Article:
APPROACH TO THE PATIENT: Lymphadenopathy
Lymphadenopathy may be a primary or secondary manifestation of numerous disorders, as shown in Table 4-1. Many of these disorders are infrequent causes of lymphadenopathy. In primary care practice, more than two-thirds of patients with lymphadenopathy have nonspecific causes or upper respiratory illnesses (viral or bacterial), and <1% have a malignancy. In one study, 84% of patients referred for evaluation of lymphadenopathy had a “benign” diagnosis. The remaining 16% had a malignancy (lymphoma or metastatic adenocarcinoma). Of the patients with benign lymphadenopathy, 63% had a nonspecific or reactive etiology (no causative agent found), and the remainder had a specific cause demonstrated, most commonly infectious mononucleosis, toxoplasmosis, or tuberculosis. Thus, the vast majority of patients with lymphadenopathy will have a nonspecific etiology requiring few diagnostic tests. CLINICAL ASSESSMENT
The physician will be aided in the pursuit of an explanation for the lymphadenopathy by a careful medical history, physical examination, selected laboratory tests, and perhaps an excisional lymph node biopsy.
The medical history should reveal the setting in which lymphadenopathy is occurring. Symptoms such as sore throat, cough, fever, night sweats, fatigue, weight loss, or pain in the nodes should be sought. The patient’s age, sex, occupation, exposure to pets, sexual behavior, and use of drugs such as diphenylhydantoin are other important historic points. For example, children and young adults usually have benign (i.e., nonmalignant) disorders that account for the observed lymphadenopathy such as viral or bacterial upper respiratory infections; infectious mononucleosis; toxoplasmosis; and, in some countries, tuberculosis. In contrast, after age 50, the incidence of malignant disorders increases and that of benign disorders decreases.
The physical examination can provide useful clues such as the extent of lymphadenopathy (localized or generalized), size of nodes, texture, presence or absence of nodal tenderness, signs of inflammation over the node, skin lesions, and splenomegaly. A thorough ear, nose, and throat (ENT) examination is indicated in adult patients with cervical adenopathy and a history of tobacco use. Localized or regional adenopathy implies involvement of a single anatomic area. Generalized adenopathy has been defined as involvement of three or more noncontiguous lymph node areas. Many of the causes of lymphadenopathy (Table 4-1) can produce localized or generalized adenopathy, so this distinction is of limited utility in the differential diagnosis. Nevertheless, generalized lymphadenopathy is frequently associated with nonmalignant disorders such as infectious mononucleosis (Epstein-Barr virus [EBV] or cytomegalovirus [CMV]), toxoplasmosis, AIDS, other viral infections, systemic lupus erythematosus (SLE), and mixed connective tissue disease. Acute and chronic lymphocytic leukemias and malignant lymphomas also produce generalized adenopathy in adults.
The site of localized or regional adenopathy may provide a useful clue about the cause. Occipital adenopathy often reflects an infection of the scalp, and preauricular adenopathy accompanies conjunctival infections and cat-scratch disease. The most frequent site of regional adenopathy is the neck, and most of the causes are benign—upper respiratory infections, oral and dental lesions, infectious mononucleosis, or other viral illnesses. The chief malignant causes include metastatic cancer from head and neck, breast, lung, and thyroid primaries. Enlargement of supraclavicular and scalene nodes is always abnormal. Because these nodes drain regions of the lung and retroperitoneal space, they can reflect lymphomas, other cancers, or infectious processes arising in these areas. Virchow’s node is an enlarged left supraclavicular node infiltrated with metastatic cancer from a gastrointestinal primary. Metastases to supraclavicular nodes also occur from lung, breast, testis, or ovarian cancers. Tuberculosis, sarcoidosis, and toxoplasmosis are nonneoplastic causes of supraclavicular adenopathy. Axillary adenopathy is usually due to injuries or localized infections of the ipsilateral upper extremity. Malignant causes include melanoma or lymphoma and, in women, breast cancer. Inguinal lymphadenopathy is usually secondary to infections or trauma of the lower extremities and may accompany sexually transmitted diseases such as lymphogranuloma venereum, primary syphilis, genital herpes, or chancroid. These nodes may also be involved by lymphomas and metastatic cancer from primary lesions of the rectum, genitalia, or lower extremities (melanoma).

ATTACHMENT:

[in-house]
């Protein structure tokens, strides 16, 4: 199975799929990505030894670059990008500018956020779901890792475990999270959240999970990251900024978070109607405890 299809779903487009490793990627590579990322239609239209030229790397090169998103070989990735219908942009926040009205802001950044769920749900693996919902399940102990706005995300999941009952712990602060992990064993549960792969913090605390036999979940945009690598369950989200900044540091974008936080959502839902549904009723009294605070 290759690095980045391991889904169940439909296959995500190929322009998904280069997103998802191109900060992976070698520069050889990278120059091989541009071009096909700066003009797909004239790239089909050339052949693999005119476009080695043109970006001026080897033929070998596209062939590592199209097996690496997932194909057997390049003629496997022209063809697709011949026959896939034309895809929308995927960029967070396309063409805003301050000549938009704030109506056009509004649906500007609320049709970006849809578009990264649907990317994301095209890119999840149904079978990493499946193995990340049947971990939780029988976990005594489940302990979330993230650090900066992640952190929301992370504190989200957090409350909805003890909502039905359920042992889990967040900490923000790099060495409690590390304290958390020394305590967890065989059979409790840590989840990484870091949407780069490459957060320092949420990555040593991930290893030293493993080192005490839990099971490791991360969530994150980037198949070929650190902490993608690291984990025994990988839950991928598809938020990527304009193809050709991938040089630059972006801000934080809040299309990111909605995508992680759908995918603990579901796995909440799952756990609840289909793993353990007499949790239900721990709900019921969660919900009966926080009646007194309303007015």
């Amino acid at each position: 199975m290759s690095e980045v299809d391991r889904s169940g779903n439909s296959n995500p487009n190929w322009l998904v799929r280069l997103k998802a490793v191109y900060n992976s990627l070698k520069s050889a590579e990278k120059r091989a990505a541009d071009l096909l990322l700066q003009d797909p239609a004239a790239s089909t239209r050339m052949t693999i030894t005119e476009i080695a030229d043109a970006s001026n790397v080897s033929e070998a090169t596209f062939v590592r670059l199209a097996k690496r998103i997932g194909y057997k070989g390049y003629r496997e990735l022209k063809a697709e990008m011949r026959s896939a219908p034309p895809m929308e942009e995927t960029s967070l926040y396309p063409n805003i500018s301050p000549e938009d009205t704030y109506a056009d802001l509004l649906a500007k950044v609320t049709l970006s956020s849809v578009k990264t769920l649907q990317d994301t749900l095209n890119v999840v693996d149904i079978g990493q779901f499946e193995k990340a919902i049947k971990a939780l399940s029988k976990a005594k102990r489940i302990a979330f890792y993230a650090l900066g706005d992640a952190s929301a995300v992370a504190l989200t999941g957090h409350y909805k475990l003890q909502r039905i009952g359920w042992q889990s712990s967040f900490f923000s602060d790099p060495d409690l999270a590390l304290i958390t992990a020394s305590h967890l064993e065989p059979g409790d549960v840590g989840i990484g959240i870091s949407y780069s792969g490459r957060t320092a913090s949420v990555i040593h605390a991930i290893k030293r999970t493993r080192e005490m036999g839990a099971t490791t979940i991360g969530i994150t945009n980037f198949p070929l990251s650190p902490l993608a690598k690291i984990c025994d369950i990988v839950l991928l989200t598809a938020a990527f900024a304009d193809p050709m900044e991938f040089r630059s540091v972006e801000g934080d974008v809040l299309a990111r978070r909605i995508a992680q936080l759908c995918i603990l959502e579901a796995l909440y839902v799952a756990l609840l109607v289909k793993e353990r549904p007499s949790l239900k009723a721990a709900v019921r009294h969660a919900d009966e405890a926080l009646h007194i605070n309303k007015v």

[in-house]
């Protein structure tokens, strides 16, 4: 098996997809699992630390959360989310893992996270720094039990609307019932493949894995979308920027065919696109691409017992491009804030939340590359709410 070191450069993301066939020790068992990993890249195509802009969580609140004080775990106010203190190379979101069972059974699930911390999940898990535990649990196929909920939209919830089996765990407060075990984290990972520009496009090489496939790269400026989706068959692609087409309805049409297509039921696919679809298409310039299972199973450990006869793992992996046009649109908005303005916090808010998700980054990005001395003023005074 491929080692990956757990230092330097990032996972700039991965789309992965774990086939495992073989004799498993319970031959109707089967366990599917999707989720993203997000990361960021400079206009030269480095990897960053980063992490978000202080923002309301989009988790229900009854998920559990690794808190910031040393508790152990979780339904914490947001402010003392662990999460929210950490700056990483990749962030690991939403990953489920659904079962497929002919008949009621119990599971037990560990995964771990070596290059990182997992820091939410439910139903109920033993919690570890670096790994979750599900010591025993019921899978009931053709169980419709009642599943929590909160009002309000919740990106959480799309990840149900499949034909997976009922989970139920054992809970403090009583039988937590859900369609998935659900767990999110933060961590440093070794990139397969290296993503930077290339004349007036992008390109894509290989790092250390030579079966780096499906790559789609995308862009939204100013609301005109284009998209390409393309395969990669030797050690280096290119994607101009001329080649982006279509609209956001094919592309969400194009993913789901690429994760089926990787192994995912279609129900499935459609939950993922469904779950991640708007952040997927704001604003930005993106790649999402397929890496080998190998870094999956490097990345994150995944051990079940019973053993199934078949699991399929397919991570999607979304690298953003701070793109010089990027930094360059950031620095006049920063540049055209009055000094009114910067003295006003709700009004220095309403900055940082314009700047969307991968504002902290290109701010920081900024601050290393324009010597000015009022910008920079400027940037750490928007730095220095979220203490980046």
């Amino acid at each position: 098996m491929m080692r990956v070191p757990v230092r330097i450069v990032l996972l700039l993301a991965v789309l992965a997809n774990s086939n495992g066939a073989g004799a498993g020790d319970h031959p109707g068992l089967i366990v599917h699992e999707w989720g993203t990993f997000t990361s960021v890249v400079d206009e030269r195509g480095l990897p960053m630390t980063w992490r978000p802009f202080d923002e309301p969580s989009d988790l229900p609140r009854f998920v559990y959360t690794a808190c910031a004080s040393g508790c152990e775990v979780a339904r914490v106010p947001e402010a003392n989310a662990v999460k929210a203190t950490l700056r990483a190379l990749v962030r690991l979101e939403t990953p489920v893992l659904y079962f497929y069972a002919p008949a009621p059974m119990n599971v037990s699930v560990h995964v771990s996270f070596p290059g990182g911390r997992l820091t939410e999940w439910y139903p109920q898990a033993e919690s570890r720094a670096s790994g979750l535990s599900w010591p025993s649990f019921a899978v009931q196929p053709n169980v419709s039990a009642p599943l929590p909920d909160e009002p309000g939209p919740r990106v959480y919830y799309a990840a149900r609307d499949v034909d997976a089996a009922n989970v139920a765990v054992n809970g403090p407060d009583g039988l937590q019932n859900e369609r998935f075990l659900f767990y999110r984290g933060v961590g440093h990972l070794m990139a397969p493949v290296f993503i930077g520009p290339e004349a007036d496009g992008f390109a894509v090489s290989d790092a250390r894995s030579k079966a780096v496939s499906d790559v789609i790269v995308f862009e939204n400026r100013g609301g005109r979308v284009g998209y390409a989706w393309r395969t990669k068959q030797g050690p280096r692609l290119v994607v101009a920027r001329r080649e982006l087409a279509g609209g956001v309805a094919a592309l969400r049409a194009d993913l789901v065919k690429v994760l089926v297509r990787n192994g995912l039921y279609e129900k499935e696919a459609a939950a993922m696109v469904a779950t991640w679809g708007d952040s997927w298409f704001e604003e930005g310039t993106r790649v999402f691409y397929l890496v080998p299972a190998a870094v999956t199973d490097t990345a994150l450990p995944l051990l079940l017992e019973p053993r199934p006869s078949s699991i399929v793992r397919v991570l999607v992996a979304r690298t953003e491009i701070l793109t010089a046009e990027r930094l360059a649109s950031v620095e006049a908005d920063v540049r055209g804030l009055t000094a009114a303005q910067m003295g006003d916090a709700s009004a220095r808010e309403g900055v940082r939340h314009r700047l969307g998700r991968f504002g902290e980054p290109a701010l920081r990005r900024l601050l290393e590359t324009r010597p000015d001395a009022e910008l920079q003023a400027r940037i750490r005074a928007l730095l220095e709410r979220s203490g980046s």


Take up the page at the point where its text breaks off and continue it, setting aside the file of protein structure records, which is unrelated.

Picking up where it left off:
The size and texture of the lymph node(s) and the presence of pain are useful parameters in evaluating a patient with lymphadenopathy. Nodes <1.0 cm2 in area (1.0 cm × 1.0 cm or less) are almost always secondary to benign, nonspecific reactive causes. In one retrospective analysis of younger patients (9–25 years) who had a lymph node biopsy, a maximum diameter of >2 cm served as one discriminant for predicting that the biopsy would reveal malignant or granulomatous disease. Another study showed that a lymph node size of 2.25 cm2 (1.5 cm × 1.5 cm) was the best size limit for distinguishing malignant or granulomatous lymphadenopathy from other causes of lymphadenopathy. Patients with node(s) ≤1.0 cm2 should be observed after excluding infectious mononucleosis and/or toxoplasmosis unless there are symptoms and signs of an underlying systemic illness.
The texture of lymph nodes may be described as soft, firm, rubbery, hard, discrete, matted, tender, movable, or fixed. Tenderness is found when the capsule is stretched during rapid enlargement, usually secondary to an inflammatory process. Some malignant diseases such as acute leukemia may produce rapid enlargement and pain in the nodes. Nodes involved by lymphoma tend to be large, discrete, symmetric, rubbery, firm, mobile, and nontender. Nodes containing metastatic cancer are often hard, nontender, and nonmovable because of fixation to surrounding tissues. The coexistence of splenomegaly in the patient with lymphadenopathy implies a systemic illness such as infectious mononucleosis, lymphoma, acute or chronic leukemia, SLE, sarcoidosis, toxoplasmosis, cat-scratch disease, or other less common hematologic disorders. The patient’s story should provide helpful clues about the underlying systemic illness.